Melting shredded films in a metal mould
We decided to try melting clean transparent uncategorized film shreds in a metal mould. It didn’t turn out very well due to multiple difficulties and mistakes, so this post is more about what not to do. We had a metal mould for bowls, it was already tested for melting other types of plastic. The first challenge while melting films is that is very fluffy, it takes a lot of space. We needed 350 gram, somehow we managed to fit it in the mould. It quickly melted and shrinked. We left it in the compression machine for 40 min at 220°C (it was too much) . When we added pressure (also too much) the plastic started to run out, all over the oven, we noticed that it was already burned and it made a lot of fumes (luckily we had some masks on). After we let it cool down and cleaned the oven, we tried to separate the mold, but we couldn’t, because it was so sticky. So we put it back to 120°C for around 15min just to melt a little bit, and after around 2 hours of struggling we took off one side of the mould, but it was still stuck in the other one. The transparent films turned out dark greyish green (not sure if it’s burned or that’s how the color is in thicker layers), and on the sides were burned, and also the texture was not everywhere smooth.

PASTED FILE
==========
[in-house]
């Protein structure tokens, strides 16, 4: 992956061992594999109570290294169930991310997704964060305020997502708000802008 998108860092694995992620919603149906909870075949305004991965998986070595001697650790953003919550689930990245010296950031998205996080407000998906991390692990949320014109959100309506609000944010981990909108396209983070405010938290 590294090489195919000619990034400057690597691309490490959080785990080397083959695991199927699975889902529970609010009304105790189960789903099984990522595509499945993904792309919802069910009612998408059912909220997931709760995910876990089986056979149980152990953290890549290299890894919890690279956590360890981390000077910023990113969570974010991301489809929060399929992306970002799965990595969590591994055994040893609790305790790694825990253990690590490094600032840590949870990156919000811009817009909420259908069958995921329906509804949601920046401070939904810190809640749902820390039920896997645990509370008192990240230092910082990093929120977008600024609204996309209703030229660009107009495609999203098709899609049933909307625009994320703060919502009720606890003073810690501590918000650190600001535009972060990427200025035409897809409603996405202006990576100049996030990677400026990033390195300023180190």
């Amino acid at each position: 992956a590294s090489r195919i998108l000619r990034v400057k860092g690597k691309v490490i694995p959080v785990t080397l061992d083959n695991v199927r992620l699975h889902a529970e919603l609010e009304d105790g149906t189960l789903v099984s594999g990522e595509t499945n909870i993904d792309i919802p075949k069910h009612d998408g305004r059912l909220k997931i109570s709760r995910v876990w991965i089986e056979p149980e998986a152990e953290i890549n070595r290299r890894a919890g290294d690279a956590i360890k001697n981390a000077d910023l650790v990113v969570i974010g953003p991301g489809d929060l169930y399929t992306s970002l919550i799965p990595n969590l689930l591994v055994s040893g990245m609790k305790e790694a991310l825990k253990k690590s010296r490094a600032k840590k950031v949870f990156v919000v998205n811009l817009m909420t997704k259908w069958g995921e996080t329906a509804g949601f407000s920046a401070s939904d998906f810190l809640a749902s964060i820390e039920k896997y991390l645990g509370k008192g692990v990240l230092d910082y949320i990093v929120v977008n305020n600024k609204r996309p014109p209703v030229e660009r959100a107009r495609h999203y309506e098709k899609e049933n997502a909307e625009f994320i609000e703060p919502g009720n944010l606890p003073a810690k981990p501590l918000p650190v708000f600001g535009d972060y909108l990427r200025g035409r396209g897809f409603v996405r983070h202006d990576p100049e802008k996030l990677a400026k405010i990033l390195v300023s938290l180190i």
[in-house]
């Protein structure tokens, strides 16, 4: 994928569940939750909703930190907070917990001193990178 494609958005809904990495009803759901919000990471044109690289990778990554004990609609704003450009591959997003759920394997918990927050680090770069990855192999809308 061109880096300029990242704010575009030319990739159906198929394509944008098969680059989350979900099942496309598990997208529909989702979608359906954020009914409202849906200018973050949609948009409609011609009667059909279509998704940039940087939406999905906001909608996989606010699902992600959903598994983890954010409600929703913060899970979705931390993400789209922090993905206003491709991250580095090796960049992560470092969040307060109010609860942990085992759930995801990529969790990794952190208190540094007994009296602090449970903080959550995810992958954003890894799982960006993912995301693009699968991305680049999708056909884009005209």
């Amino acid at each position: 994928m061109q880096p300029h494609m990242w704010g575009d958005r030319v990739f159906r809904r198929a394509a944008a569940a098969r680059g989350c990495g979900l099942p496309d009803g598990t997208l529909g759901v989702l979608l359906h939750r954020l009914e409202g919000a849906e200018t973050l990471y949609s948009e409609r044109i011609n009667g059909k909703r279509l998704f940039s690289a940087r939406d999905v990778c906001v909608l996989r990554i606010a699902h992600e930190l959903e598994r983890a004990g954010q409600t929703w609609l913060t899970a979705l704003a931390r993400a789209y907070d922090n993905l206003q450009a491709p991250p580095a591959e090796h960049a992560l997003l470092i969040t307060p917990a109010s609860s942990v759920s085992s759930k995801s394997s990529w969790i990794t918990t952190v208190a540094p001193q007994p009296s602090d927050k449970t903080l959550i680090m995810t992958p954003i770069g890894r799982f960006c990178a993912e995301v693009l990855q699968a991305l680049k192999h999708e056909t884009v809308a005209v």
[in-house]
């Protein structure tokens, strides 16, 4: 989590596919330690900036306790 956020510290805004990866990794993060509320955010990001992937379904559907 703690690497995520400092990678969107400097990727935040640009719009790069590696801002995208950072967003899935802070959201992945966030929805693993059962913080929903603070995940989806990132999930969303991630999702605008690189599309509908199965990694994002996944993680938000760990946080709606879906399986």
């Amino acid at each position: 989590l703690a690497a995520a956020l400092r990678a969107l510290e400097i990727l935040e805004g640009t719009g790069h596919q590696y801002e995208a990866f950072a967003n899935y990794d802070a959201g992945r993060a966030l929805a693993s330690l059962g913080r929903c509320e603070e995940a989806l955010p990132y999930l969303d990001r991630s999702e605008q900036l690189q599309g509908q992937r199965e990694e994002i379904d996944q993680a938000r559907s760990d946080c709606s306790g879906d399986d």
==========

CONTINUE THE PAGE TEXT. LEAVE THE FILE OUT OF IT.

oh my ! @barbola !
I had the same issue for quite some time; tried using different mouldreleasers… was always hardcore to unmould…. but then when i came to visit you guys at eindhoven, Nate showed me how he uses his moulds with the extrusion, he said that the most important part was for the mould to be COLD !
So i’ve tried that techniques with LDPE, HDPE, PP & PS and it works SO MUCH BETTER !
i would suggest you put it to melt in a teflon-coated dish, and only when it’s melted put it in your mould for compression; the result is SO SATISFYING !
(but then that implies to have the compression system out of the oven…)